The showdown! Correlation vs. Causation…

Okay…it’s not that dramatic, I admit. However, this is an important issue that I think gets glossed over by too many people. So let’s explore the difference between these two concepts, why they are commonly confused, and why that can be a problem for your business.

What is the difference?

If you don’t read the rest of this post, please at least read this. Correlation means that there is a relationship between the two variables, but that relationship does not mean that a change in one of the variables causes the change in the other. In fact, it could be that other variables cause changes in the correlated variables. Another problem is that correlation may actual indicate causation, but we can’t determine which variable is causing the other to change.

Examples are important. A good example of this would be cold weather. If you are running a toy store and did a correlation analysis between the temperature and your sales, you may find that colder weather is correlated with higher sales. If you assume a causal relationship between these two variable, you may project sales during colder periods with higher sales. Let’s say it gets colder during the spring (it literally snowed yesterday in Indiana in late March), but your sales did not increase. Why didn’t this hold true? Because there are other factors that may affect these results. Colder temperatures typically include the holiday season which is associated with higher consumer spend. While the variables are correlated – meaning that in general the colder temperatures rise and fall with sales – one is not necessarily the cause of the change in the other.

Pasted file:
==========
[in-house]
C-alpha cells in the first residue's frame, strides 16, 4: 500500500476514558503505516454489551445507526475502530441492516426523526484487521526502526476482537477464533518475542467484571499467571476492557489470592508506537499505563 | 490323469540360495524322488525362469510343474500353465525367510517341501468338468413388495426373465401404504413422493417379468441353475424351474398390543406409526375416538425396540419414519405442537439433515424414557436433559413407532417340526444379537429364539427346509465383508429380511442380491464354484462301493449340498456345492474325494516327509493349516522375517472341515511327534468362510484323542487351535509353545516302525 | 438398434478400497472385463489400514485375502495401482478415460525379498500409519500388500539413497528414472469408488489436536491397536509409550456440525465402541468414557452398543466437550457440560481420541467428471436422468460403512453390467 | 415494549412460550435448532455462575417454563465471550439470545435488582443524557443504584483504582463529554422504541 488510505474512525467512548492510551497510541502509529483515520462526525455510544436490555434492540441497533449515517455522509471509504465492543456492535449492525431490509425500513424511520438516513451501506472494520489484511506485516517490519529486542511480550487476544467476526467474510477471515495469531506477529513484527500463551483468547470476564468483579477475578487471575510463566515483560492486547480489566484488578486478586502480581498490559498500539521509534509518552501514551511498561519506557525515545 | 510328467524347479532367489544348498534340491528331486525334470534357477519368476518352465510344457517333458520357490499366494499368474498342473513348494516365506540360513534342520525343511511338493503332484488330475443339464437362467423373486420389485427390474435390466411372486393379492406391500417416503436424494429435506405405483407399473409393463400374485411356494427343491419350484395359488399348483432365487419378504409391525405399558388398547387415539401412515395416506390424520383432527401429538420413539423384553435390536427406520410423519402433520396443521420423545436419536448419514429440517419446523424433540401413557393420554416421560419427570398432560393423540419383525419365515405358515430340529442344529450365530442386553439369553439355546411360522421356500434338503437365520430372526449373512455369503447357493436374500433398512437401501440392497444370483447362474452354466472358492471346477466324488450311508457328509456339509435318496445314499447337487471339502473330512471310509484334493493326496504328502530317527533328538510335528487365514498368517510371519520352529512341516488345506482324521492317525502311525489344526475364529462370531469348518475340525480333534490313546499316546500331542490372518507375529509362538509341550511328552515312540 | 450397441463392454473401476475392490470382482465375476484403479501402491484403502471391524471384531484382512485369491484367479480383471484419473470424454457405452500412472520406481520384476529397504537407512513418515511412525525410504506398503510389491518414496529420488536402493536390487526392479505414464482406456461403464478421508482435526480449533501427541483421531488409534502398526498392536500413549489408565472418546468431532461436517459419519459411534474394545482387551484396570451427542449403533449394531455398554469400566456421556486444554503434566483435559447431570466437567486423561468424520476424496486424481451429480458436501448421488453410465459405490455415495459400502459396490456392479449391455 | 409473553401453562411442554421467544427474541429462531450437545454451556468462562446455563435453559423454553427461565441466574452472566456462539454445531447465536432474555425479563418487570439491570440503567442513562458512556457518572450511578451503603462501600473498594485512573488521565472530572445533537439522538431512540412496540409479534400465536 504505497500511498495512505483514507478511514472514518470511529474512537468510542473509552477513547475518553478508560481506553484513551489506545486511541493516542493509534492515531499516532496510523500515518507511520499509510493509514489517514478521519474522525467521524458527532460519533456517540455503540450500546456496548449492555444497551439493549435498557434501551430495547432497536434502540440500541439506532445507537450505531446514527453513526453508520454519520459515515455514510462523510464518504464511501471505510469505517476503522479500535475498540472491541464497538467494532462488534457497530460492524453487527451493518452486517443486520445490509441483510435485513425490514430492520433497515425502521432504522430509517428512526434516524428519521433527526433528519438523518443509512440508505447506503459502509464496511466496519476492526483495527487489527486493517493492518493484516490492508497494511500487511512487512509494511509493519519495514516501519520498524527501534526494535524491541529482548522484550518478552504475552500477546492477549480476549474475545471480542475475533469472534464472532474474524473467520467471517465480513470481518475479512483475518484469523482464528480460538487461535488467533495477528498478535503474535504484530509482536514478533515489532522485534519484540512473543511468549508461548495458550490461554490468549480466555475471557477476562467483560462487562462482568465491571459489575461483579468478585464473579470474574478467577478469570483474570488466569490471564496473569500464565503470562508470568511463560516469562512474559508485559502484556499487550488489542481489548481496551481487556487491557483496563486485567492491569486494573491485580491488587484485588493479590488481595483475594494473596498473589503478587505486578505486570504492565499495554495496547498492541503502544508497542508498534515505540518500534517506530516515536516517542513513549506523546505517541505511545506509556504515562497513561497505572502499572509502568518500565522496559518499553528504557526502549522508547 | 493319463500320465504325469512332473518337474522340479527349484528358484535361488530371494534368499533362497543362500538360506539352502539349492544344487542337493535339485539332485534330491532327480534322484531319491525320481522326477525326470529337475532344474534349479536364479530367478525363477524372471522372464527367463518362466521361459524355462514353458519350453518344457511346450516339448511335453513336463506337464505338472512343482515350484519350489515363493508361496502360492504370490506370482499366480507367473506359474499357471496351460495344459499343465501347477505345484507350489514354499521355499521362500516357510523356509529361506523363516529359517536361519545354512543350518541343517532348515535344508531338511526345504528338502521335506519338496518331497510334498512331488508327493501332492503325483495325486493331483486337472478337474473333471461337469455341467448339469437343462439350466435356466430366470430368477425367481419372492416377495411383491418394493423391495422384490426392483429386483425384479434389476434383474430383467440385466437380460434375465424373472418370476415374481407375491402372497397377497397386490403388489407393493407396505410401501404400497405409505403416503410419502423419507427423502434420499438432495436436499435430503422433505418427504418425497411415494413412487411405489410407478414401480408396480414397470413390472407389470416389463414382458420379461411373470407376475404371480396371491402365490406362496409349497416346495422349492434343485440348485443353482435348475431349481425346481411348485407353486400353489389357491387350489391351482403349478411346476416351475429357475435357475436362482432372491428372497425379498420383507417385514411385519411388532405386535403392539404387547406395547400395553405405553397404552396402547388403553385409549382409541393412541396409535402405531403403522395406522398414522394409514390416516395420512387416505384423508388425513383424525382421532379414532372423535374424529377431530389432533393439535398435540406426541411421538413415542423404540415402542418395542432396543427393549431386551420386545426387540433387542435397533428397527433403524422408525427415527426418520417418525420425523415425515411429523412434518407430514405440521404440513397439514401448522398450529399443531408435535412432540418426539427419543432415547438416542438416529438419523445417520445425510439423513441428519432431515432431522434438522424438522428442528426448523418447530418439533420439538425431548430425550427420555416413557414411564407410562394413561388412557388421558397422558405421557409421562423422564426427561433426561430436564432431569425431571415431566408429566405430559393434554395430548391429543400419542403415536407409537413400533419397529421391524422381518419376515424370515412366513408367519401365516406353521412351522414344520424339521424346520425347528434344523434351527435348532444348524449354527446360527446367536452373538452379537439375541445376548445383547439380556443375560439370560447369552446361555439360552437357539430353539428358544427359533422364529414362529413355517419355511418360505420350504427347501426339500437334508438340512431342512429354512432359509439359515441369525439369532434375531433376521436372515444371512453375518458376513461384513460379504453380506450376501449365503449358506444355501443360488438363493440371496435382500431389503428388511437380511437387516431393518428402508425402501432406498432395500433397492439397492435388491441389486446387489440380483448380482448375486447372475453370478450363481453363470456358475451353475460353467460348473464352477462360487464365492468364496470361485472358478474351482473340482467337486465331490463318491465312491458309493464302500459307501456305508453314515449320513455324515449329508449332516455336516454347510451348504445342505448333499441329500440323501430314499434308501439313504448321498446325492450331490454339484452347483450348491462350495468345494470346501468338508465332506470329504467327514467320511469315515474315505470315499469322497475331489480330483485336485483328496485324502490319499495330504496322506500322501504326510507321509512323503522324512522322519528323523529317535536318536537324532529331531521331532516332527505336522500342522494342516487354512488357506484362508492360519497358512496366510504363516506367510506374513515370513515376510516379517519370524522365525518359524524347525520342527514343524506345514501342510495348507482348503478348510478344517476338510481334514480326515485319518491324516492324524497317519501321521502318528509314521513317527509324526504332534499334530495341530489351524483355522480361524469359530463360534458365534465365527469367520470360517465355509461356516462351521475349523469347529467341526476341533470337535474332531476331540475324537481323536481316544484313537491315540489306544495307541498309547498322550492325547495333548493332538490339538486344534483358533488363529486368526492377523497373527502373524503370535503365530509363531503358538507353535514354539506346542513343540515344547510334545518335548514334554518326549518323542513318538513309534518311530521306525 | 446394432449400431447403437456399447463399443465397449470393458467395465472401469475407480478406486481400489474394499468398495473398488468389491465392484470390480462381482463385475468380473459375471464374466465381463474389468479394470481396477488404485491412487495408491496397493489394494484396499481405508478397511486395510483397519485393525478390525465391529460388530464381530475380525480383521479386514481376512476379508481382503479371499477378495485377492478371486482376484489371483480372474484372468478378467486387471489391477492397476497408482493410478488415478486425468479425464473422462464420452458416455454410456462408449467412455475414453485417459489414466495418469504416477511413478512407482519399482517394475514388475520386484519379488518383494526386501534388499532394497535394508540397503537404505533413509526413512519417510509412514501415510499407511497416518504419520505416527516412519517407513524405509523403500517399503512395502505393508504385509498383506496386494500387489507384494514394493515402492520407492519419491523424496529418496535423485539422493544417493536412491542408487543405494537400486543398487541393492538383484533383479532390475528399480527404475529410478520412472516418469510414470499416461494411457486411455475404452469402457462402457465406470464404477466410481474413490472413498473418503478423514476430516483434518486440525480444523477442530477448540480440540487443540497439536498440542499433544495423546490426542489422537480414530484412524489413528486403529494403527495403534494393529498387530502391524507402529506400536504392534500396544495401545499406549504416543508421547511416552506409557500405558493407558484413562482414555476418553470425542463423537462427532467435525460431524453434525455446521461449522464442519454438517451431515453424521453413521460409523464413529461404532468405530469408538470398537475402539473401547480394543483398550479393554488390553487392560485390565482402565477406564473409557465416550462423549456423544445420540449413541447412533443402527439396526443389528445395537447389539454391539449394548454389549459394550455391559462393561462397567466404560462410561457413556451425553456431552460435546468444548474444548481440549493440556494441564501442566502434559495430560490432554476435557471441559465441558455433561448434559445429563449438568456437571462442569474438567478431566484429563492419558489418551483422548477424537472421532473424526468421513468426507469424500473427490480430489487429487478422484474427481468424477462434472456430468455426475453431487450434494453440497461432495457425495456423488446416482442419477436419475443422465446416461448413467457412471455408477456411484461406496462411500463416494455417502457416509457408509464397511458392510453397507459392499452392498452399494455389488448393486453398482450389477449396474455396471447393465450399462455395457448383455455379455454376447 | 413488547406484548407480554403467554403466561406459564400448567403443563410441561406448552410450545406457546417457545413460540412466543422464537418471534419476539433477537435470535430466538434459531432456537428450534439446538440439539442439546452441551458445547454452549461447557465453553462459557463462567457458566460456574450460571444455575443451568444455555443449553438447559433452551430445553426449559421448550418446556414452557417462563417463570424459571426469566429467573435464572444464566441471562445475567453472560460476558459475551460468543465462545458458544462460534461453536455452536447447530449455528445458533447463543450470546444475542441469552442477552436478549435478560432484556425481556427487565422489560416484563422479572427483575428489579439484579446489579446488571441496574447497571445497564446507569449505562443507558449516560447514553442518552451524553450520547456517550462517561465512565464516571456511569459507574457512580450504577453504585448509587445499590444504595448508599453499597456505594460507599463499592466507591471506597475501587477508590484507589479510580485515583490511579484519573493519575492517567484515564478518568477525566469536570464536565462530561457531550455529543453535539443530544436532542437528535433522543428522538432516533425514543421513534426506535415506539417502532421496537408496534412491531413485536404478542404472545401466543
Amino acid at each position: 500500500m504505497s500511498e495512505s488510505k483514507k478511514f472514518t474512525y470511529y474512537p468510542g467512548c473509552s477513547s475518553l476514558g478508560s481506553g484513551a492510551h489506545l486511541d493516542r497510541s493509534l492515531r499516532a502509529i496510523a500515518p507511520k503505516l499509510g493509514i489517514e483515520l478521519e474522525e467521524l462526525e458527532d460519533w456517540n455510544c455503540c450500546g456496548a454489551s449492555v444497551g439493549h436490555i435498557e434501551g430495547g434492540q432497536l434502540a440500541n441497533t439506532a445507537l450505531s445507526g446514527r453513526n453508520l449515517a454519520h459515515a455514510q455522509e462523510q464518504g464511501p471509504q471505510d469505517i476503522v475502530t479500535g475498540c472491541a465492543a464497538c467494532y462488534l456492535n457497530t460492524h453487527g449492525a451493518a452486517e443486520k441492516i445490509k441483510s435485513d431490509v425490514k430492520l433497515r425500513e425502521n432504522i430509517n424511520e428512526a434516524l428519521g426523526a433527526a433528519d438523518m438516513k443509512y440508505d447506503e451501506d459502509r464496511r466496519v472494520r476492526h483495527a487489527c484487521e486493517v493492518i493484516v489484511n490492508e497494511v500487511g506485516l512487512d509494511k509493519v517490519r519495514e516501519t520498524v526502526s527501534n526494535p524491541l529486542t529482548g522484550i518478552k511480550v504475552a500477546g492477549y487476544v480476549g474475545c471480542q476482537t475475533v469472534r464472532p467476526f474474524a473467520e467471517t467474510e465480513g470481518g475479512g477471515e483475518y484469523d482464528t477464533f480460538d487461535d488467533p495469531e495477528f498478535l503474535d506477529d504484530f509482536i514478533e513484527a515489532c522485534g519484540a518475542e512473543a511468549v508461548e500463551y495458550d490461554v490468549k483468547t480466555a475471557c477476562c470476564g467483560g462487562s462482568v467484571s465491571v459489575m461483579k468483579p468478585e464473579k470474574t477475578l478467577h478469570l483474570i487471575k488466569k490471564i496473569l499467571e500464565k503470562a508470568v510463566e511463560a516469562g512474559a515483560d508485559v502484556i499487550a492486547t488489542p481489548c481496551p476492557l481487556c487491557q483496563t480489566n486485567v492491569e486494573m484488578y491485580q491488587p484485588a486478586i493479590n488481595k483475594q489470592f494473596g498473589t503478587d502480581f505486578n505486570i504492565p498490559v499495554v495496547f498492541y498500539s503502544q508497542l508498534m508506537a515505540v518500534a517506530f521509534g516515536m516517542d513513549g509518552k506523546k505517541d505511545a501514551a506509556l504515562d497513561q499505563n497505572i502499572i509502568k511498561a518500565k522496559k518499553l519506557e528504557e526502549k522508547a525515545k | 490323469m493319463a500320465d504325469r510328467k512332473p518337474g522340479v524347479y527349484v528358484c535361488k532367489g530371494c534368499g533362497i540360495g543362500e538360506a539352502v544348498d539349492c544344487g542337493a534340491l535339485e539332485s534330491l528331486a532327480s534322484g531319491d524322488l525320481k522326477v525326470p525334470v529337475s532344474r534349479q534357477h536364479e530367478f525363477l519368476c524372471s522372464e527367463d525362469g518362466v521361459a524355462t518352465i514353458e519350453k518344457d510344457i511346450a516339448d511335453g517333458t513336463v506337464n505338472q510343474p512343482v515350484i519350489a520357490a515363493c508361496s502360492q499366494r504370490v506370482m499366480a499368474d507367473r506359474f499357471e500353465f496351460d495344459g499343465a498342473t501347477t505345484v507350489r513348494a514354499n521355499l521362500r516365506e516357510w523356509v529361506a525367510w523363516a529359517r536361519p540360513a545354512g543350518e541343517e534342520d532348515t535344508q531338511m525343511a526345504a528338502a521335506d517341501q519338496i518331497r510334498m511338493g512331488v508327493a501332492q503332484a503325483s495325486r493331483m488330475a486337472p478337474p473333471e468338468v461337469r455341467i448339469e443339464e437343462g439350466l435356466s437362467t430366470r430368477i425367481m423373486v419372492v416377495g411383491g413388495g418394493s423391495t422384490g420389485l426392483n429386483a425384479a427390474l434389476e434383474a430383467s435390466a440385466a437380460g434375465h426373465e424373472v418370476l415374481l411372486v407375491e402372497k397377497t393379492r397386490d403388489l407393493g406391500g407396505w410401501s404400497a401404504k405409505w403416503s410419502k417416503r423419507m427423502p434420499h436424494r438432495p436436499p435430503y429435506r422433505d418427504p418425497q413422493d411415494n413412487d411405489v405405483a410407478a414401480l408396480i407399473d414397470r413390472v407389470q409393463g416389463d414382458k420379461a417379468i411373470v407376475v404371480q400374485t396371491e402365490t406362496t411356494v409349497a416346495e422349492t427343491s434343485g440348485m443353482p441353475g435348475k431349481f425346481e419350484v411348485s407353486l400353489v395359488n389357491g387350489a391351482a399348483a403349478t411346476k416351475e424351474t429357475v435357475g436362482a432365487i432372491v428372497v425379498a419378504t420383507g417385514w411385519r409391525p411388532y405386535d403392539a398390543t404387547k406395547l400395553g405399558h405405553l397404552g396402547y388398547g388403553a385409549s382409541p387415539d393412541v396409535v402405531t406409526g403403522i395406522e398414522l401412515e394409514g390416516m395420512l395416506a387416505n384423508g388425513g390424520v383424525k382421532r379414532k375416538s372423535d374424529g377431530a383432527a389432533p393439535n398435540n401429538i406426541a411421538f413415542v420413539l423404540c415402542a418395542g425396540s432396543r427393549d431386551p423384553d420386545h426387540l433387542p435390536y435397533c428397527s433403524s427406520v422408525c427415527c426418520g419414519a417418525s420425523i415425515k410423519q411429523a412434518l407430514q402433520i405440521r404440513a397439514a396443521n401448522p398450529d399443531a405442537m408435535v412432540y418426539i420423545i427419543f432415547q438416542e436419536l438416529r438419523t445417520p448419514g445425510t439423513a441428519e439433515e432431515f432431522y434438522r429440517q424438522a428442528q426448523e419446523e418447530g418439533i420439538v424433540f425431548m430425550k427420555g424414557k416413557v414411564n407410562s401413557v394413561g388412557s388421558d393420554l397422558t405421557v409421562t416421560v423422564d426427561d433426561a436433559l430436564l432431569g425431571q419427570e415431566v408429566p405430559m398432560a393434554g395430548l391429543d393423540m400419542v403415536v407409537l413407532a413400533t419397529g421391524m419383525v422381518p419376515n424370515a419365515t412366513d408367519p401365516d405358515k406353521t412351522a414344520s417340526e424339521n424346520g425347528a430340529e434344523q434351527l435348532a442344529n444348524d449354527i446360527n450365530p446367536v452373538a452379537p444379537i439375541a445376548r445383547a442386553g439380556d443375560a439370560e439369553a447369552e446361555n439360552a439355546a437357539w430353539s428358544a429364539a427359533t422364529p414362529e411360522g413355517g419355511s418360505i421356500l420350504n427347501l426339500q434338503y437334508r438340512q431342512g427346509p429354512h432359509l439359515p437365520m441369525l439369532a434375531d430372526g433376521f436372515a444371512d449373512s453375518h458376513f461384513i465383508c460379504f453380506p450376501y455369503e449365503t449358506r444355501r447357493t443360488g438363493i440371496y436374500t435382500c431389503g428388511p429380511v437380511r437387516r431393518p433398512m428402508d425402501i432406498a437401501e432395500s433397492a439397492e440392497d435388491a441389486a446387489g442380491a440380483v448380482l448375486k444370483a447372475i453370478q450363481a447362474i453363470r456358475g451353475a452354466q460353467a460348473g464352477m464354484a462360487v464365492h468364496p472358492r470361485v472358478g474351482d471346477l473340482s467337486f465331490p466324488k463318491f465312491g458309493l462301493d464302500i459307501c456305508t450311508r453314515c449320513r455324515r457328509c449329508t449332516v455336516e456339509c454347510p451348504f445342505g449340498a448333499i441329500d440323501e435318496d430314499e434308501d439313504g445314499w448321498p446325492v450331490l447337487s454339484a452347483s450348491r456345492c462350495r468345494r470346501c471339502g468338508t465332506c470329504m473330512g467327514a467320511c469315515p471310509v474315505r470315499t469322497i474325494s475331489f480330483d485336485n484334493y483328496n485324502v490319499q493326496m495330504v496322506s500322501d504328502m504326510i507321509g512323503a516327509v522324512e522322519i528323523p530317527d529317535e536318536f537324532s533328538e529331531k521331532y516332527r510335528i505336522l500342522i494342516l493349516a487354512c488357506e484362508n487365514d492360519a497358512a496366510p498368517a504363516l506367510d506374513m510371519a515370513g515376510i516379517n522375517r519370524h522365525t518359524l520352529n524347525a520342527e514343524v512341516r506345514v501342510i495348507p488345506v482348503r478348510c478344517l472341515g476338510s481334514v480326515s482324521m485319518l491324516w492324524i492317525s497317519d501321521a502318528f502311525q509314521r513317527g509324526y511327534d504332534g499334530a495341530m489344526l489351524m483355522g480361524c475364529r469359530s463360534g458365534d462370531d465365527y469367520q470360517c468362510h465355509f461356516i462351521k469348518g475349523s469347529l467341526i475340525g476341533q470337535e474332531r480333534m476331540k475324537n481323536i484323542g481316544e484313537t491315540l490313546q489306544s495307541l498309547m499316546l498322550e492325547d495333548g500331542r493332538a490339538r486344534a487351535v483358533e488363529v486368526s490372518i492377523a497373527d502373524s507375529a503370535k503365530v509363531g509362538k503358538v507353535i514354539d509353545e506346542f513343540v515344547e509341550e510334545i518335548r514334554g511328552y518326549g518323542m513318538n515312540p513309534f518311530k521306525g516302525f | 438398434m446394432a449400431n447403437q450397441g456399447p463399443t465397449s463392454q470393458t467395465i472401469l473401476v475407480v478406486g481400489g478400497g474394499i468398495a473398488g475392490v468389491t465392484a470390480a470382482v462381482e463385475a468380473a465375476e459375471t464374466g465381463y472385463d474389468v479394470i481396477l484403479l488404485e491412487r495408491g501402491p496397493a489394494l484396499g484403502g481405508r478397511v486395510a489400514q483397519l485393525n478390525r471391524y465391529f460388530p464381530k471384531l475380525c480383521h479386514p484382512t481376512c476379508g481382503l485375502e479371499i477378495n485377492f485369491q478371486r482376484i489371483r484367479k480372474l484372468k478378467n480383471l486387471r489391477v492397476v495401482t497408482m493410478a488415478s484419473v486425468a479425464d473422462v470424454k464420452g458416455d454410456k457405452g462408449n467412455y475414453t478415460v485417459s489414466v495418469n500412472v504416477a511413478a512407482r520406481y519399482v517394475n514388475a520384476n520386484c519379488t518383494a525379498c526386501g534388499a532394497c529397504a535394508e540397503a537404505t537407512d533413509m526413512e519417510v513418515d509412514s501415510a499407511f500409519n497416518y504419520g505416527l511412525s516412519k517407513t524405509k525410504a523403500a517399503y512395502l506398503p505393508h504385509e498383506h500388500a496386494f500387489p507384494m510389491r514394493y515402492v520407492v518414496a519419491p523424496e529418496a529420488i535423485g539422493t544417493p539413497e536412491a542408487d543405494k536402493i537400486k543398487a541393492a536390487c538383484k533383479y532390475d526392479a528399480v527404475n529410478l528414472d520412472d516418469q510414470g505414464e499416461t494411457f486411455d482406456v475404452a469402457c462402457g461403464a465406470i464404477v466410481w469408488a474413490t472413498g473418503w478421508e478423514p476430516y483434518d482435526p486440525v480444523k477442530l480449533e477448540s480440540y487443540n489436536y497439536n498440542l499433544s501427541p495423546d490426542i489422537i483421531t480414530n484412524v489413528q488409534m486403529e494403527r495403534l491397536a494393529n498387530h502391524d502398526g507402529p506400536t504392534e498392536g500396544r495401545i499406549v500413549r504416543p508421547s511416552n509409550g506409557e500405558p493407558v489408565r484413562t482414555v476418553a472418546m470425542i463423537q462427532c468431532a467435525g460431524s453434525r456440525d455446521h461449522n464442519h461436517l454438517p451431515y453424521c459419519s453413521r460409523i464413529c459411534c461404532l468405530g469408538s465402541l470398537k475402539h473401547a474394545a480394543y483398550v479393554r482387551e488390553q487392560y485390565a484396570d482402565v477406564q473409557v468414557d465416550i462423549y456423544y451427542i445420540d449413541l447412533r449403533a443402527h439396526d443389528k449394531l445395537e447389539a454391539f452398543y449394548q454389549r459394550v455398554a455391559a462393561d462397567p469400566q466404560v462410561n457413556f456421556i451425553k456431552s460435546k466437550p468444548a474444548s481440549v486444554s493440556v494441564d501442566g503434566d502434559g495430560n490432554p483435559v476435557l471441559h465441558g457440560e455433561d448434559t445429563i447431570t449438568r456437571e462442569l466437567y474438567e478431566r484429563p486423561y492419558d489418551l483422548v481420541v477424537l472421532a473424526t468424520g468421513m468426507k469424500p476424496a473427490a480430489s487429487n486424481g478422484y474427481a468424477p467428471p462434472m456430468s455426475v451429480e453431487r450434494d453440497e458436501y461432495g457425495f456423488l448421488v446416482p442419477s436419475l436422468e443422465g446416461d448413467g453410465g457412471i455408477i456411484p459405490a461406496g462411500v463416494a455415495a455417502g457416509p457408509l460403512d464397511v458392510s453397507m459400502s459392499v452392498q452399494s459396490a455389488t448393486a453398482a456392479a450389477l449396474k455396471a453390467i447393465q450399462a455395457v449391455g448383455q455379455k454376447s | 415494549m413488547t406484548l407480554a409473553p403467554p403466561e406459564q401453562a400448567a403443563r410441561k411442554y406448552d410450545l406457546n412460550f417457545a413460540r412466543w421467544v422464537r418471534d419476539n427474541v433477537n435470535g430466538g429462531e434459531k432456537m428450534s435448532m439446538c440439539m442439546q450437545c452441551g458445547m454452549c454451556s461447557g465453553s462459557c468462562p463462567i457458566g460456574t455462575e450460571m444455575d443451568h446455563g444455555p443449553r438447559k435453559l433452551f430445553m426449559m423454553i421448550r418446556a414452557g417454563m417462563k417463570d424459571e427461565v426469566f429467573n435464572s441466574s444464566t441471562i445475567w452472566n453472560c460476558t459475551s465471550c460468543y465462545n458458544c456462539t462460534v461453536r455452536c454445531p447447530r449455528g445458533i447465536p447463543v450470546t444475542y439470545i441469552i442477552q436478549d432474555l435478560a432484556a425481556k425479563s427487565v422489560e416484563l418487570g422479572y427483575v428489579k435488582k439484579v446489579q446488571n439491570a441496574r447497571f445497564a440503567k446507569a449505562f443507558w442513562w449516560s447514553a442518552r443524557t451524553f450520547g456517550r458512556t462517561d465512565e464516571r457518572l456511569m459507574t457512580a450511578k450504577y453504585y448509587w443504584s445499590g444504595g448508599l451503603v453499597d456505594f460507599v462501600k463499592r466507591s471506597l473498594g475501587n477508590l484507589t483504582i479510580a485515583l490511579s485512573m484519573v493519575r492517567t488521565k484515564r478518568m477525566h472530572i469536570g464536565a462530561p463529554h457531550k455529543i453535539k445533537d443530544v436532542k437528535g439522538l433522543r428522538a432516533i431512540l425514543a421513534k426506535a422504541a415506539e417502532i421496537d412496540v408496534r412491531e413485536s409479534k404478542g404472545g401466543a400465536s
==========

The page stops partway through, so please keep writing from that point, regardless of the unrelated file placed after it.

Why are they confused?

This is one of the statistics that I find are commonly confused by many. If you are in an industry for a while, it is easy to notice that changes in specific numbers are related. You may even have anecdotal evidence that the numbers are related. When you run statistics that prove that your variables are related, its easy to fall into the trap that one of the variables is causing the other. This is what psychologists call confirmation bias. This is the tendency to interpret information that supports your beliefs.

Why is this a problem?

The problem with this is that leaders are working to make data-driven decisions. If they are using correlational data to make these decisions without ensuring that they are exploring the root cause of the changes, they may implementing changes that do not have the effect that they intend. This can be the cause for a failed change in an organization.

To get statistical causation, a controlled study must be conducted. This is not feasible for most organizations. So how do you avoid the trap of making changes related to correlation? The answer is to do a thorough root cause analysis. There are multiple tools that can be employed to explore the root cause of an issue. These techniques use methods including divergent and convergent exploration and challenge mapping, among others, to identify the most likely cause of the issue.

Here’s the pitch!

Being trained and experienced in multiple process improvement and change methodologies, I can use these techniques, as well as my experience with research and statistics, to help you deep dive into the issues confronting your organization. The education, experience, and tools that I have to explore these issues will help you identify the underlying causes for the problems that are keeping you awake at night. Then we can work together to develop a plan to address those issues in the most efficient and effective manner.